Minister Yishai wasn't saying that he knew anything with certainty. That's not the way he - or any other frum Jew - would talk. He is using logic to take an educated guess at it. And it makes a lot of sense.

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  6. Yaak - notice that in the passuk you quote they were guessing the rationale but they were then blaming themselves. not other people.

    I have no problem with people making cheshbon nefesh and guessing Gods working, if they apply their lessons to improve themselves. guessing Gods workings to lay blame on other people is where it gets dodgy.

    To paraphrase a rav (I dont even remember who) who once said this to me - people are concerned about their own gashmiyus and other peoples rucniyus, and that is the source of our problems. People should be concerned about their own ruchniyus and other people's gashmiyus,.

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  7. But I think Yishai's statement was inward-looking. He was referring to society as a whole. He wasn't speaking like a politician, automatically blaming the leader of the other party - he was blaming everyone, whether frum or not. We all needed to look upward toward heaven - not trust in our "powerful" army.

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  8. The thing is nowadays there is so much more emuna than what was in 1967. Back then no prime minister would say "b'ezrat hashem" nowadays it is common. "Mi sh'mamin lo mefached" sang by Eyal Golan is a very popular song among Israelis in this day and age. Back in '67 "Nasser Mechake L'Rabin" was a popular song before the war broke out (http://www.youtube.com/watch?v=pTtJjLtjxdQ) full of what Yishai would call "kochi v'otsem yadi". IMHO the problem with the Lebanon war is the same problem the US had in Vietnam. It's one thing to fight armies another is trying to defeat gorilla warfare.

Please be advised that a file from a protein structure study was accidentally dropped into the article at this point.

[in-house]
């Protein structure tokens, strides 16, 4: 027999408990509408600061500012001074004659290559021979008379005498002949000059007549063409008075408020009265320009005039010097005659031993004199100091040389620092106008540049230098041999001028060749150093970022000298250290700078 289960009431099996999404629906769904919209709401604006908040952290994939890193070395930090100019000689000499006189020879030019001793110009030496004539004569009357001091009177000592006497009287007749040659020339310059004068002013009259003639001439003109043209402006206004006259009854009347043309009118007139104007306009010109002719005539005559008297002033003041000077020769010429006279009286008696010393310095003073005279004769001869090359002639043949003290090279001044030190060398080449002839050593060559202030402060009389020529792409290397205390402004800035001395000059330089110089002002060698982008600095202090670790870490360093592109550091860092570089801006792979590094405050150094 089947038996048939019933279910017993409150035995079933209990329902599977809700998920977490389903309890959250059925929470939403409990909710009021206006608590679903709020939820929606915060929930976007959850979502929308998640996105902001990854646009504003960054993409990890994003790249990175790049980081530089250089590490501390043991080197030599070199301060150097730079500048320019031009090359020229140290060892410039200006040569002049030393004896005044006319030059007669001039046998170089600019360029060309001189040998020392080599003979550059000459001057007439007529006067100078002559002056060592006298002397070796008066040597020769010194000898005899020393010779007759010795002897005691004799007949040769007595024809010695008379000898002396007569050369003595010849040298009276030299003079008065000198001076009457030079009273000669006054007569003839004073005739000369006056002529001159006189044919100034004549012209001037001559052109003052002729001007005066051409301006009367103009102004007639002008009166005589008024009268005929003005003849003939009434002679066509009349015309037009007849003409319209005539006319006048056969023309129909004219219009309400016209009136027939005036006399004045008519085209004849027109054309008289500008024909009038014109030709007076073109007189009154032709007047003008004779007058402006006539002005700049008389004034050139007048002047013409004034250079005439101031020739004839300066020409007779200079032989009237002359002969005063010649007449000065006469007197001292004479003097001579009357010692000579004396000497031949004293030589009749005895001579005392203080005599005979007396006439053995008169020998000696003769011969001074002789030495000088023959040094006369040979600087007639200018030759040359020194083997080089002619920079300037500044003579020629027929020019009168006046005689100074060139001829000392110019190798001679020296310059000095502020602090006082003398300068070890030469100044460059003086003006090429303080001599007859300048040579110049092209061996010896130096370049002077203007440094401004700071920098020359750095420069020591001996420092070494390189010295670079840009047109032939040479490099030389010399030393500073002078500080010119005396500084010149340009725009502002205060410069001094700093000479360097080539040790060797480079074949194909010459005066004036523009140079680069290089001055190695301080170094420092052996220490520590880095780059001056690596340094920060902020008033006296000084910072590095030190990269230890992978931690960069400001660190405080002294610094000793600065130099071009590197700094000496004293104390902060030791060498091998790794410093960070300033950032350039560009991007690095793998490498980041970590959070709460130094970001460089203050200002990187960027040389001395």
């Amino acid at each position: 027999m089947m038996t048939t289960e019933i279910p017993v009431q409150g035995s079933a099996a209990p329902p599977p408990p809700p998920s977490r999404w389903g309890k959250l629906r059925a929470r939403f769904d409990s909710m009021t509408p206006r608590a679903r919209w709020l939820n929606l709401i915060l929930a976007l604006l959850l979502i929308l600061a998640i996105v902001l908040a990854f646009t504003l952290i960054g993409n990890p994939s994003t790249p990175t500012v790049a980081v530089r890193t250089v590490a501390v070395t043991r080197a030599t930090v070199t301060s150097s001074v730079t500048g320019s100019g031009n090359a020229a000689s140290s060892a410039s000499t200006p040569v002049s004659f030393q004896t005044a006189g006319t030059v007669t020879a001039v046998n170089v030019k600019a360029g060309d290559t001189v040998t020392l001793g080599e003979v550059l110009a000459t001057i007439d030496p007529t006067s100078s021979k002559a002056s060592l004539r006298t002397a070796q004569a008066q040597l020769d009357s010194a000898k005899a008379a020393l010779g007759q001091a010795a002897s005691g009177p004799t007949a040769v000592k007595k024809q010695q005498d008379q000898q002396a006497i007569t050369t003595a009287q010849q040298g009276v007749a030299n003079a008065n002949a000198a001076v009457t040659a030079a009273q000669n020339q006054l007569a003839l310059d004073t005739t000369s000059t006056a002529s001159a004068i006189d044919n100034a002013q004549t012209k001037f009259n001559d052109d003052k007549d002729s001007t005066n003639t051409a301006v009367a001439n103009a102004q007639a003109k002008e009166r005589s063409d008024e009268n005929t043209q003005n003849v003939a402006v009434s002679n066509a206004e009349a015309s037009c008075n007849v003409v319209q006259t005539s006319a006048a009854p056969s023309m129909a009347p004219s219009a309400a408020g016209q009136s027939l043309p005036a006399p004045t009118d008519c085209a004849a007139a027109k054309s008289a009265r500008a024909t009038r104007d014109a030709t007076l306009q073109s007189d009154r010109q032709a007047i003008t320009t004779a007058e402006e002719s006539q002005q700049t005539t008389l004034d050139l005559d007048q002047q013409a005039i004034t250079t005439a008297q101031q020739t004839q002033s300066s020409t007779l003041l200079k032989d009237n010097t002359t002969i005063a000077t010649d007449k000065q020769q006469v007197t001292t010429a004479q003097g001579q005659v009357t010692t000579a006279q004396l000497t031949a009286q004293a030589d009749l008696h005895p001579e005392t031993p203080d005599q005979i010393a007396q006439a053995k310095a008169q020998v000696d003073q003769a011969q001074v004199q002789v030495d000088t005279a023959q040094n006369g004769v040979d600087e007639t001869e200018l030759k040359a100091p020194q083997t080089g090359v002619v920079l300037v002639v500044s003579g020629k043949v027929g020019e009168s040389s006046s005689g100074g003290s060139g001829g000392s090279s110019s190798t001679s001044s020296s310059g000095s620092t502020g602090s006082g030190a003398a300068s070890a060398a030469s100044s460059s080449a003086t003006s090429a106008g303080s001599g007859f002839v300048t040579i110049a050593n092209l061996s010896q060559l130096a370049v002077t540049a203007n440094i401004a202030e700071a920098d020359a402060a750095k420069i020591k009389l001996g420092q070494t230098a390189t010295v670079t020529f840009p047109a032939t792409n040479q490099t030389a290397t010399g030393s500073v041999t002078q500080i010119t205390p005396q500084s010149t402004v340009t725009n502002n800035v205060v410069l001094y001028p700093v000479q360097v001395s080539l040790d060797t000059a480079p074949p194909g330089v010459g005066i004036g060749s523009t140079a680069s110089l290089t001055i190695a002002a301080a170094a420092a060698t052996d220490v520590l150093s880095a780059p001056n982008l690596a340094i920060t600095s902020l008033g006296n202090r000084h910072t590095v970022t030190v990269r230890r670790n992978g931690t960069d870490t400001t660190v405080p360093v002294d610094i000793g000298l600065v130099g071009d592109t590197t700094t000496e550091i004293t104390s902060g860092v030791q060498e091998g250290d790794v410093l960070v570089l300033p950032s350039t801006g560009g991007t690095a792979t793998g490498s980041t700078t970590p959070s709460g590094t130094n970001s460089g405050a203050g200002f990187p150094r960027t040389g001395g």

But anyway who cares about facts. Yishai knew his audience was a bunch of dumb sefardim who would just nod their heads in agreement.

    (BTW I am Sefardi too)

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  9. But I think Yishai's statement was inward-looking. He was referring to society as a whole. He wasn't speaking like a politician, automatically blaming the leader of the other party - he was blaming everyone, whether frum or not. We all needed to look upward toward heaven - not trust in our "powerful" army.

    Comments such as Yaak's are but one of the reasons that Life In Israel makes such compelling reading!

    Well done all of you! Your thoughts, as expressed here, make life on this island of Jersey much more pleasant, definitely more intellectually stimulating - and often a great topic of conversation with my neighbours, Jewish and Gentiles alike.

    !עלו והצליחו

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  10. "The thing is nowadays there is so much more emuna than what was in 1967."

    I think the opposite is true. Those random phrases you said are not said in ernest, but just to fit in socially and make a certain sector vote for you.

    In 1967 Israel and the Jewish people had real faith, where they silently prayed to Gd and thanked him for the miracles.

    You can see this clearly in the increase in aliyah during that time.

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  11. Sorry Anon, I disagree. You can argue about today but in '67 Israel was run by a bunch of atheist socialists.